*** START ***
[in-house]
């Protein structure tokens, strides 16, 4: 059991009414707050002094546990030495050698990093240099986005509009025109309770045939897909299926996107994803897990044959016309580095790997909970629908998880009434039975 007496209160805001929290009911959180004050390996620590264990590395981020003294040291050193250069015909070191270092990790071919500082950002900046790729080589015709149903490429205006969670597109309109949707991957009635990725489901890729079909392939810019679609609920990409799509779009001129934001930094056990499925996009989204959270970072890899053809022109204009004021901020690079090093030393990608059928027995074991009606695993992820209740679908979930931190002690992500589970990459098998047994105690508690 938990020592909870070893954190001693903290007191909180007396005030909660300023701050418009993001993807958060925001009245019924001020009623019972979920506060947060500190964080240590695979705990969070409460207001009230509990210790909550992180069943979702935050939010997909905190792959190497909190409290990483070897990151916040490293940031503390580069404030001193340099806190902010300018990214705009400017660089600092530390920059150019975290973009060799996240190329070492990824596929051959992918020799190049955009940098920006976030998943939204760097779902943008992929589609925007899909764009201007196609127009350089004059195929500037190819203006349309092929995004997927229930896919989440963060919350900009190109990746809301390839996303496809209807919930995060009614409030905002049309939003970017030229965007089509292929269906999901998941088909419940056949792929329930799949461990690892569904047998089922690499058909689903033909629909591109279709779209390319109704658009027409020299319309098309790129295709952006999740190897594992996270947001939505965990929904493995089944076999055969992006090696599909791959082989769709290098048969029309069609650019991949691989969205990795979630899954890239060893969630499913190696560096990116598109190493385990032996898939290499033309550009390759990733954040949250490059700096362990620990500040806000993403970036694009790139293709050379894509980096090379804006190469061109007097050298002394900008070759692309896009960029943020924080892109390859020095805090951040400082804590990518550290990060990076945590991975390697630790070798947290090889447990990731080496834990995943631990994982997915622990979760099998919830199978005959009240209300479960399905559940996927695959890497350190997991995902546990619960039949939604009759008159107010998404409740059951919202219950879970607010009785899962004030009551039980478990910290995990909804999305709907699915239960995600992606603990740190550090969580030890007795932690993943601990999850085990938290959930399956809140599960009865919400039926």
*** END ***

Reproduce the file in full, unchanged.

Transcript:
[in-house]
């Protein structure tokens, strides 16, 4: 059991009414707050002094546990030495050698990093240099986005509009025109309770045939897909299926996107994803897990044959016309580095790997909970629908998880009434039975 007496209160805001929290009911959180004050390996620590264990590395981020003294040291050193250069015909070191270092990790071919500082950002900046790729080589015709149903490429205006969670597109309109949707991957009635990725489901890729079909392939810019679609609920990409799509779009001129934001930094056990499925996009989204959270970072890899053809022109204009004021901020690079090093030393990608059928027995074991009606695993992820209740679908979930931190002690992500589970990459098998047994105690508690 938990020592909870070893954190001693903290007191909180007396005030909660300023701050418009993001993807958060925001009245019924001020009623019972979920506060947060500190964080240590695979705990969070409460207001009230509990210790909550992180069943979702935050939010997909905190792959190497909190409290990483070897990151916040490293940031503390580069404030001193340099806190902010300018990214705009400017660089600092530390920059150019975290973009060799996240190329070492990824596929051959992918020799190049955009940098920006976030998943939204760097779902943008992929589609925007899909764009201007196609127009350089004059195929500037190819203006349309092929995004997927229930896919989440963060919350900009190109990746809301390839996303496809209807919930995060009614409030905002049309939003970017030229965007089509292929269906999901998941088909419940056949792929329930799949461990690892569904047998089922690499058909689903033909629909591109279709779209390319109704658009027409020299319309098309790129295709952006999740190897594992996270947001939505965990929904493995089944076999055969992006090696599909791959082989769709290098048969029309069609650019991949691989969205990795979630899954890239060893969630499913190696560096990116598109190493385990032996898939290499033309550009390759990733954040949250490059700096362990620990500040806000993403970036694009790139293709050379894509980096090379804006190469061109007097050298002394900008070759692309896009960029943020924080892109390859020095805090951040400082804590990518550290990060990076945590991975390697630790070798947290090889447990990731080496834990995943631990994982997915622990979760099998919830199978005959009240209300479960399905559940996927695959890497350190997991995902546990619960039949939604009759008159107010998404409740059951919202219950879970607010009785899962004030009551039980478990910290995990909804999305709907699915239960995600992606603990740190550090969580030890007795932690993943601990999850085990938290959930399956809140599960009865919400039926």